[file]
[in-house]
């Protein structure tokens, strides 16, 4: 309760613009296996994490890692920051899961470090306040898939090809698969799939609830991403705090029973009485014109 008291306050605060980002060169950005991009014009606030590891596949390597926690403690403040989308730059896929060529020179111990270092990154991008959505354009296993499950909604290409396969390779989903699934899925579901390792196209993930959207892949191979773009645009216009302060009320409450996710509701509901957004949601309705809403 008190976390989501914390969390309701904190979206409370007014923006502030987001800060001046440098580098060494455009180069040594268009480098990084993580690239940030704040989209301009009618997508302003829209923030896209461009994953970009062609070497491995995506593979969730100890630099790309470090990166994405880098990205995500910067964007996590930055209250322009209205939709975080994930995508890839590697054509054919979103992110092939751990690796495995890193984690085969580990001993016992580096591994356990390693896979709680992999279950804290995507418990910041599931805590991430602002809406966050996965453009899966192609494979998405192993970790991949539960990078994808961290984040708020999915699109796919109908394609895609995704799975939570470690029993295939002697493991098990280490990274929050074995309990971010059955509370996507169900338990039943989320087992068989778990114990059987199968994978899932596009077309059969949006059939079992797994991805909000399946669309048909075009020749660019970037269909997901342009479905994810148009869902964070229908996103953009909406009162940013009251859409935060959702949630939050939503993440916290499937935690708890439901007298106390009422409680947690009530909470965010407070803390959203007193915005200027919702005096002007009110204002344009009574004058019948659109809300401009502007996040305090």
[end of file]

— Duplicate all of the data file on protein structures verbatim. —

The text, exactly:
[in-house]
């Protein structure tokens, strides 16, 4: 309760613009296996994490890692920051899961470090306040898939090809698969799939609830991403705090029973009485014109 008291306050605060980002060169950005991009014009606030590891596949390597926690403690403040989308730059896929060529020179111990270092990154991008959505354009296993499950909604290409396969390779989903699934899925579901390792196209993930959207892949191979773009645009216009302060009320409450996710509701509901957004949601309705809403 008190976390989501914390969390309701904190979206409370007014923006502030987001800060001046440098580098060494455009180069040594268009480098990084993580690239940030704040989209301009009618997508302003829209923030896209461009994953970009062609070497491995995506593979969730100890630099790309470090990166994405880098990205995500910067964007996590930055209250322009209205939709975080994930995508890839590697054509054919979103992110092939751990690796495995890193984690085969580990001993016992580096591994356990390693896979709680992999279950804290995507418990910041599931805590991430602002809406966050996965453009899966192609494979998405192993970790991949539960990078994808961290984040708020999915699109796919109908394609895609995704799975939570470690029993295939002697493991098990280490990274929050074995309990971010059955509370996507169900338990039943989320087992068989778990114990059987199968994978899932596009077309059969949006059939079992797994991805909000399946669309048909075009020749660019970037269909997901342009479905994810148009869902964070229908996103953009909406009162940013009251859409935060959702949630939050939503993440916290499937935690708890439901007298106390009422409680947690009530909470965010407070803390959203007193915005200027919702005096002007009110204002344009009574004058019948659109809300401009502007996040305090």